A Probe extracts RNA of I. sanguinea. B Probe of different specifications. C Evaluation of the SPGE method by PCR of Actin-7. M: DNA Marker 2000; CK1: negative control of SPGE technology; 1: Extraction of RNA by SPGE technology, reverse transcription. PCR product; CK2: negative control of improved CTAB method; 2: Extraction of RNA by improved CTAB method, reverse transcription, PCR product contrast. D Influence of different specification probes on the extraction quality of RNA, M: DNA Marker 2000; CK: negative control; 1: product of 0.14*6 mm probe; 2: product of 0.22*6 mm probe; 3: product of 0.16*7 mm probe; 4: product of 0.25*13 mm probe. E Influence of different culture time on the extraction quality of RNA. M: DNA Marker 2000; CK: negative control; 1: product of 12 h culture time; 2: product of 8 h culture time; 3: product of 4 h culture time; 4: product of 2 h culture time. F Influence of different embedding time on the extraction quality of RNA. M: DNA Marker 2000; CK: negative control; 1: product of 6 h embedding time; 2: product of 4 h embedding time; 3: product of 2 h embedding time; 4: product of 1 h embedding time. G Influence of different concentrations of Oligo dt25 on the extraction quality of RNA. M: DNA Marker 2000; CK: negative control; 1: product of 1uM Oligo dt25; 2: product of 3uM Oligo dt25; 3: product of 5uM Oligo dt25. H Influence of storage conditions on the storage time of the probe. M: DNA Marker 2000; CK: negative control; 1: product of 0d storage time; 2: product of 7d storage time; 3: product of 14d storage time; 4: product of 21d storage time; 5: product of 28d storage time. I A simplified gene extraction technique for RNA extraction in I. sanguinea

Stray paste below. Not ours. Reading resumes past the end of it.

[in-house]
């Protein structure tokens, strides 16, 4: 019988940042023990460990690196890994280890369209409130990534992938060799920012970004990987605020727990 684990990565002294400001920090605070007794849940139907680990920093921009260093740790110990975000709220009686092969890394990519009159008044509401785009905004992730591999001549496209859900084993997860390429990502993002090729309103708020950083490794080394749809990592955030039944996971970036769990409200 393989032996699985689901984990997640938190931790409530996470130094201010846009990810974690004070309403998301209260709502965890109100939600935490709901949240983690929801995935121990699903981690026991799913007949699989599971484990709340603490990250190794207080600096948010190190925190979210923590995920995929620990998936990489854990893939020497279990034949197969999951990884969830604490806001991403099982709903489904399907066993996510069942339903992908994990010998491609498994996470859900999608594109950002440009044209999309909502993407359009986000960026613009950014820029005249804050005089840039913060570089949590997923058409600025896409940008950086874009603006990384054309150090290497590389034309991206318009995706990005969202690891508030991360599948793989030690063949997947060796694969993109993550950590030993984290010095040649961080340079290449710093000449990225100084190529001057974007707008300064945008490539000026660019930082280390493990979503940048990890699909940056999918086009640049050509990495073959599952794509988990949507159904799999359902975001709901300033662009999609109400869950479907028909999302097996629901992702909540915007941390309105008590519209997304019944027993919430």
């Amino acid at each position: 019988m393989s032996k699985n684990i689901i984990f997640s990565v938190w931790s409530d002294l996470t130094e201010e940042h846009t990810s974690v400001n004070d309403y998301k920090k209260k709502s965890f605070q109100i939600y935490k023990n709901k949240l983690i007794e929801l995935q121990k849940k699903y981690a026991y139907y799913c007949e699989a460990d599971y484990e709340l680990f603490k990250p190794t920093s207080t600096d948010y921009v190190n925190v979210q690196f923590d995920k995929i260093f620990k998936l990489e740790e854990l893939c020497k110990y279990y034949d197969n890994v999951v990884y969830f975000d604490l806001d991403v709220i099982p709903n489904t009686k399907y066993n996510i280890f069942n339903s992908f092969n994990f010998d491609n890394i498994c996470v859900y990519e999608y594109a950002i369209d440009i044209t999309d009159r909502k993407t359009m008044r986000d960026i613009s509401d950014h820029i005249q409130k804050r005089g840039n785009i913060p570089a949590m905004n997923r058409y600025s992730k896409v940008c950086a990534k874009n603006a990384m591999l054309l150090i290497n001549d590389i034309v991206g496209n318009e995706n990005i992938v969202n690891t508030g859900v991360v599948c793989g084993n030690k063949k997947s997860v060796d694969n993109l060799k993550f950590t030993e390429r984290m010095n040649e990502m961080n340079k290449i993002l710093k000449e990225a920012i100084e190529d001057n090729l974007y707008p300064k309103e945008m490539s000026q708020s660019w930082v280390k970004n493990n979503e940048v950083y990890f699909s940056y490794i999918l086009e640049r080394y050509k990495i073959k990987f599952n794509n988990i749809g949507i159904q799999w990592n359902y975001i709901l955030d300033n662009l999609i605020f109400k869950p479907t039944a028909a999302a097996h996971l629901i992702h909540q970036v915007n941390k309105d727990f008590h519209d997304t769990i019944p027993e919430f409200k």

Encouraged by the successful implementation of SAGE in I. sanguinea, we next systematically optimized key parameters including probe size, incubation time, embedding time, oligo dt25, and storage conditions.

We first evaluated the impact of probe size on RNA quality. Four probes of different dimensions were tested (Fig. 1B). The result showed that probe 2 (0.14*6 mm) and 3 (0.16*7 mm) resulted in comparable PCR signals of Actin-7 (Fig. 1D), both of which were much higher than that of probe 1 (0.22*6 mm) and 4 (0.25*13 mm). Of note, the cost of probe 3 (0.0069$) is much lower than that of probe 2 (1.5$). In addition, the larger size of probe 3 made it possible to handle with hands directly without tweezers. Thus, probe 3 was used for the following experiments.